Updated: 16-Mar-2021

One of the most important ways we can reduce the amount of waste going to landfill is to upcycle furniture.

Upcycling is similar to recycling in that it extends the life of an old product. But upcycling differs in that it transforms an item, often in a surprising and unique way.

Bang up to date

The original piece of furniture might be old but the trend for upcycling is bang up to date. Upcycling is one of the most important interior design trends of recent years.

Upcycling takes skill and time. Not all of us have both! Instead it might make sense for some people to leave the hard work to the artisan. But if you’re reading this page you’re probably ready for a challenge, so here goes.

What’s the most important thing you need to upcycle furniture?

  1. Of course the first thing you need is furniture… Maybe you have an old piece of furniture in your home? Or you could look in charity shops, car boot sales, auction houses, freecycle or ebay.

  2. Look for a piece of furniture that is solidly built – it’s hard to upcycle furniture that’s made of flimsy cardboard.

  3. Items with carving or ornate details stand out from the mass-produced furniture of today. These details also lend themselves to upcycling techniques such as gilding or dusting with gold leaf.

  4. Search for furniture with some evidence of use, such as worn areas or a patina. This adds personality and a sense of nostalgia.

Create an eclectic look so that the personality of each piece shines through. The common thread of mismatched furniture will be your creative eye.

  1. Elegant shapes will always look good compared to a mass-produced rectangle.

  2. Don’t be put off by dark veneers or stains. These will disappear under a coat of paint.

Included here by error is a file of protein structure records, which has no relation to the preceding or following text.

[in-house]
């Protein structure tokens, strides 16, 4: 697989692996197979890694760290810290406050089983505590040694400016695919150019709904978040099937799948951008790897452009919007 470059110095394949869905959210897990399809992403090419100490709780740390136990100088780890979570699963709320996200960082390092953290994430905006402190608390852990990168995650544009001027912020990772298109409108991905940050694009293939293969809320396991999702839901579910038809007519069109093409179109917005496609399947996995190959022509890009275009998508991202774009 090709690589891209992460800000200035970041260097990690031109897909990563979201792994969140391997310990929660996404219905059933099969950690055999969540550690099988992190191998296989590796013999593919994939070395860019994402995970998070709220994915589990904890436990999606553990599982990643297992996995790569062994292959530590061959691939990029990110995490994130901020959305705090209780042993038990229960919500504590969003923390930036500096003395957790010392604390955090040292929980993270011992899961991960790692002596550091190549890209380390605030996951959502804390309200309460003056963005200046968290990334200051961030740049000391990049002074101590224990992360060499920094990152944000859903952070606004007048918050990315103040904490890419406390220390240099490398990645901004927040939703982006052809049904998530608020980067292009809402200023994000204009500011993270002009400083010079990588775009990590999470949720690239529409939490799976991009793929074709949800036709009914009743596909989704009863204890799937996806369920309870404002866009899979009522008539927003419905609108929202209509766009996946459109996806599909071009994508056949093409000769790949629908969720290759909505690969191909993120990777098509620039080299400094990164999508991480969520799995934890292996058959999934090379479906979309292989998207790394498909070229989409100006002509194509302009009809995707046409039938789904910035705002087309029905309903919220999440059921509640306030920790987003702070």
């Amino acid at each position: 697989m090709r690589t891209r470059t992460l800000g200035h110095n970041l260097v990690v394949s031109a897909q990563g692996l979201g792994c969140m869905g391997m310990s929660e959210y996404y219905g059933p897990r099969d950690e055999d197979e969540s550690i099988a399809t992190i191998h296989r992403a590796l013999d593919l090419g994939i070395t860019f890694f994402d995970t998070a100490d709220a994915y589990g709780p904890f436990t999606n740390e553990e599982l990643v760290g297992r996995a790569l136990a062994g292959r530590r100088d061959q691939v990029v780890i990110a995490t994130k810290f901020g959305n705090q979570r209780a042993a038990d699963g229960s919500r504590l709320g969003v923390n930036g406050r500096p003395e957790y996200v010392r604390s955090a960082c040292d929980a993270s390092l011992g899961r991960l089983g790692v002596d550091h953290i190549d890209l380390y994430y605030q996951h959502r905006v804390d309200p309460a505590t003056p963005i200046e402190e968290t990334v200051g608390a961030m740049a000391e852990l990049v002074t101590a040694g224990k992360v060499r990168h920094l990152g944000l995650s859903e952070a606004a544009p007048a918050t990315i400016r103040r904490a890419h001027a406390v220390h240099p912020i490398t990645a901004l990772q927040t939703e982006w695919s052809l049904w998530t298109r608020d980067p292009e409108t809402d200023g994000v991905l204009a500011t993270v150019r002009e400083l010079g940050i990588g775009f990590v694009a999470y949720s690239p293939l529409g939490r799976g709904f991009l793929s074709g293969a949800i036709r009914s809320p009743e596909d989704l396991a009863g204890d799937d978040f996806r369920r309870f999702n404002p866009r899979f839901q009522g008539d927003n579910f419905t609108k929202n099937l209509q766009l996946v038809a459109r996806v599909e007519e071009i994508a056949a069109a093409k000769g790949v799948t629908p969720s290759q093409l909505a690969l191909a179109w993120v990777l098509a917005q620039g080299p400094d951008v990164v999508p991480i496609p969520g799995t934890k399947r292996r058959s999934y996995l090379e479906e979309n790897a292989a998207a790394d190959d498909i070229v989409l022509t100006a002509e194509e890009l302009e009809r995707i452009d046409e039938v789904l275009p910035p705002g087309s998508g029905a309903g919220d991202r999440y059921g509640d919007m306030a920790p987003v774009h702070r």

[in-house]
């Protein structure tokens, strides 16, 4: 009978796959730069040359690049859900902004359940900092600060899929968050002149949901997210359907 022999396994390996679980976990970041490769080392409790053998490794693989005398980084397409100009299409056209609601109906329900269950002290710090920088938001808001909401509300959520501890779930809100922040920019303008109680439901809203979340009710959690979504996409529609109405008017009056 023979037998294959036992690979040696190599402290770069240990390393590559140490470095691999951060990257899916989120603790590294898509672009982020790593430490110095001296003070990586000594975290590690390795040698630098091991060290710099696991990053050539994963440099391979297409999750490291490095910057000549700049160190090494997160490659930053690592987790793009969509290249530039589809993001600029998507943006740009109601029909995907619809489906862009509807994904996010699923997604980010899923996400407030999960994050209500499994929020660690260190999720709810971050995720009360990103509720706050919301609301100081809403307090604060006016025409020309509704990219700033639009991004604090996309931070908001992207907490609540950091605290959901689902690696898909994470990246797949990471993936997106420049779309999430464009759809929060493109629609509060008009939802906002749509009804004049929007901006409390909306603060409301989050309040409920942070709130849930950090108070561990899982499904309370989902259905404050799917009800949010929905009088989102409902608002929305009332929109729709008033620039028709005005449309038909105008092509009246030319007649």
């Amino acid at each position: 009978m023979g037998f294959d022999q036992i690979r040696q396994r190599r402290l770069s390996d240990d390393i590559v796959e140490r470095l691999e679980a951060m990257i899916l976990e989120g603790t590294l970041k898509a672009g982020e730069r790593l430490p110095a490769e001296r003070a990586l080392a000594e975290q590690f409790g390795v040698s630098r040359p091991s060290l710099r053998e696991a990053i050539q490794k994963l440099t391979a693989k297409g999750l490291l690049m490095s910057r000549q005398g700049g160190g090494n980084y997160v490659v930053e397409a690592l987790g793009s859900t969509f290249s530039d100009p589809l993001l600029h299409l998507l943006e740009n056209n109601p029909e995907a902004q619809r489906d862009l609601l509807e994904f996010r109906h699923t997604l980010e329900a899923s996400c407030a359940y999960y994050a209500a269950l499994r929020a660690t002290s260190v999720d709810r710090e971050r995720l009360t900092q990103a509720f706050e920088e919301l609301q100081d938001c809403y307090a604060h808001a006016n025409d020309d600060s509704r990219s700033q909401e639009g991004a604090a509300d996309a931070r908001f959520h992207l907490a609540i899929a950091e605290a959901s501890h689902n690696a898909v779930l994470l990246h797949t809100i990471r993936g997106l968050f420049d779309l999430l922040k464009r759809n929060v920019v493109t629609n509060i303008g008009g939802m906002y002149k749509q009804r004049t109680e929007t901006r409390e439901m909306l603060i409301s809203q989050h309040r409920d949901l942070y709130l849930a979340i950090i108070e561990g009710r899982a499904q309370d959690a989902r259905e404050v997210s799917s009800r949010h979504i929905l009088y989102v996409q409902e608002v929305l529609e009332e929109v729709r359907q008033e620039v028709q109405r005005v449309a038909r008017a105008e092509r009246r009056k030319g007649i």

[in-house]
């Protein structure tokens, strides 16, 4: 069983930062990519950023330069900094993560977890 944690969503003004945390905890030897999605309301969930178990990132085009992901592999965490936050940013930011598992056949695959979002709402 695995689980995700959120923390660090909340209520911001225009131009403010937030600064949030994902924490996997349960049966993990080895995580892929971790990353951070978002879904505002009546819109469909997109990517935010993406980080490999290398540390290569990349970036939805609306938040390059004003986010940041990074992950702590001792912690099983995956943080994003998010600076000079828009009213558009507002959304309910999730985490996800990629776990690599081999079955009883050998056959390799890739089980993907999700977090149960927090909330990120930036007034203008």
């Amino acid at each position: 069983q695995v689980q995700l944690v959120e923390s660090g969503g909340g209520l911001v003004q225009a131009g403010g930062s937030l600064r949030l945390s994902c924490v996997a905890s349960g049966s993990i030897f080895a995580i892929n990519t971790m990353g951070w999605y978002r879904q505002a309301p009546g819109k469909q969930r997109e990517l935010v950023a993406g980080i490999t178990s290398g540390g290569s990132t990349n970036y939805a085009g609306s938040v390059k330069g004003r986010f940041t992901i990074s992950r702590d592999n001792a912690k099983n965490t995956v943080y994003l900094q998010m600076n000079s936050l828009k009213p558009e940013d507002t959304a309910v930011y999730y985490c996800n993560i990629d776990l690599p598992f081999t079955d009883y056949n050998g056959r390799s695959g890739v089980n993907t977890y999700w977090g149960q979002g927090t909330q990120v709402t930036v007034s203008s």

3. The same goes for minor surface scratches. They may even reduce the price you have to pay and it’s a bargain if they can be sanded away.

  4. Check that wooden items are sound. Look for any sign of woodworm – this includes dust in drawers or flight holes. Even if there are no signs of woodworm ask the dealer if the piece has been treated.

Upcycling creates something original that you won’t find on a factory floor. If you have basic DIY skills and a bit of spare time you could make it yourself. Plus it would work out cheaper than buying new.

  1. Upcycling armchairs and sofas will probably involve recovering or reupholstering. This takes skill so first learn what’s required and practice on something simple.

Prepare, paint and make perfect

  1. Sand down furniture using wire wool or sandpaper before painting to make a smooth surface. Don’t rush! Any bumps or scrapes that you miss will show through the paint.

  2. Chalk paints are good for a matt or chalky finish. They’re ideal for beginners as they don’t need to be primed. Chalk paints are useful too for covering a dark stain or veneer. Add a couple of coats of paint and finish with a layer of furniture wax or varnish.

  3. After painting you can sand for a distressed look. Target the areas that would see the most wear and tear, such as the arms of chairs or the edges of a drawer.

  4. Try stencilling as an easy step to full personalisation. You can find stencils online or you can draw your own designs on a piece of card and cut them out with a sharp knife. Use a stencil brush to stipple the paint through the stencil. Add a coat of wax for protection.


    Traditional handmade stencil brush

  5. Mix materials and finishes to create something unique. Try combining fabric with painted surfaces or chicken wire to create surprise.

  6. Sometimes all it takes is new handles and wallpaper to line the drawers. Perhaps chicken wire to replace door panels. On other occasions it may take a little more thought…

Look for inspiration

  1. Lists give you the facts you need to get started. But you’ll find inspiration online – such as my board here on Pinterest.

You can find more upcycling magic in the article 10 upcycled apple crates for your creative inspiration.

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